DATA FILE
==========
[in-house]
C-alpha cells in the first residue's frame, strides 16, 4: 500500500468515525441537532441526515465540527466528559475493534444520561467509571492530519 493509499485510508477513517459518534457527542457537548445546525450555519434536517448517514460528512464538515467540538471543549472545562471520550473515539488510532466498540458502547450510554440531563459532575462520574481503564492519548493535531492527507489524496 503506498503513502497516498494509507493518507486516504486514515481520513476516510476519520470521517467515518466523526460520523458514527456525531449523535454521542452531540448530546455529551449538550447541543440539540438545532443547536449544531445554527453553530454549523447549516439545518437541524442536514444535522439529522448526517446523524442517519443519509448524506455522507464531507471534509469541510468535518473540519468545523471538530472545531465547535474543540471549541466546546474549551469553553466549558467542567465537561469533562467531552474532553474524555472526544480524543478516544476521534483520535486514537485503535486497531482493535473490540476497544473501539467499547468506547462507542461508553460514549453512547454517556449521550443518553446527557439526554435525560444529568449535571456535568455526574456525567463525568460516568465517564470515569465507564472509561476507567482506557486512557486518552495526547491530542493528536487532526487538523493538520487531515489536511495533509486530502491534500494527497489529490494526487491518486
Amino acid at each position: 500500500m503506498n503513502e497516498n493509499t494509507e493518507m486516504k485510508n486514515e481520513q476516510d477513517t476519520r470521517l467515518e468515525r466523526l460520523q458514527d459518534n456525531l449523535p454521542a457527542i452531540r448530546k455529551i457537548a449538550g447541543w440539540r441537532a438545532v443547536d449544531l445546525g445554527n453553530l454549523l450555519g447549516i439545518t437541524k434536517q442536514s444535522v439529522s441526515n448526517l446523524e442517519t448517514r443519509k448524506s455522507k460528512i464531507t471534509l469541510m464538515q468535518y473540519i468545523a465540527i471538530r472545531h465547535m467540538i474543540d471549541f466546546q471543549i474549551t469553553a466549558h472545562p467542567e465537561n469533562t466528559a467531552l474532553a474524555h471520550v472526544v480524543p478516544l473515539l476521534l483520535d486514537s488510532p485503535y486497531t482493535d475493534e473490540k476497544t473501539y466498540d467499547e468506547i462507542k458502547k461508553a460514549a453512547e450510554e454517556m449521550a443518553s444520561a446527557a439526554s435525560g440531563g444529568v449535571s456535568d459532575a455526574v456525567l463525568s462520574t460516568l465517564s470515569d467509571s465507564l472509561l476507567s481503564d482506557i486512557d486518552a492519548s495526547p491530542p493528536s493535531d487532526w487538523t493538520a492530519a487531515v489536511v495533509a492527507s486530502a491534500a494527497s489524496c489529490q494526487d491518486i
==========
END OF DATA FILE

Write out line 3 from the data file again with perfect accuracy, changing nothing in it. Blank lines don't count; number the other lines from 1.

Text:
Amino acid at each position: 500500500m503506498n503513502e497516498n493509499t494509507e493518507m486516504k485510508n486514515e481520513q476516510d477513517t476519520r470521517l467515518e468515525r466523526l460520523q458514527d459518534n456525531l449523535p454521542a457527542i452531540r448530546k455529551i457537548a449538550g447541543w440539540r441537532a438545532v443547536d449544531l445546525g445554527n453553530l454549523l450555519g447549516i439545518t437541524k434536517q442536514s444535522v439529522s441526515n448526517l446523524e442517519t448517514r443519509k448524506s455522507k460528512i464531507t471534509l469541510m464538515q468535518y473540519i468545523a465540527i471538530r472545531h465547535m467540538i474543540d471549541f466546546q471543549i474549551t469553553a466549558h472545562p467542567e465537561n469533562t466528559a467531552l474532553a474524555h471520550v472526544v480524543p478516544l473515539l476521534l483520535d486514537s488510532p485503535y486497531t482493535d475493534e473490540k476497544t473501539y466498540d467499547e468506547i462507542k458502547k461508553a460514549a453512547e450510554e454517556m449521550a443518553s444520561a446527557a439526554s435525560g440531563g444529568v449535571s456535568d459532575a455526574v456525567l463525568s462520574t460516568l465517564s470515569d467509571s465507564l472509561l476507567s481503564d482506557i486512557d486518552a492519548s495526547p491530542p493528536s493535531d487532526w487538523t493538520a492530519a487531515v489536511v495533509a492527507s486530502a491534500a494527497s489524496c489529490q494526487d491518486i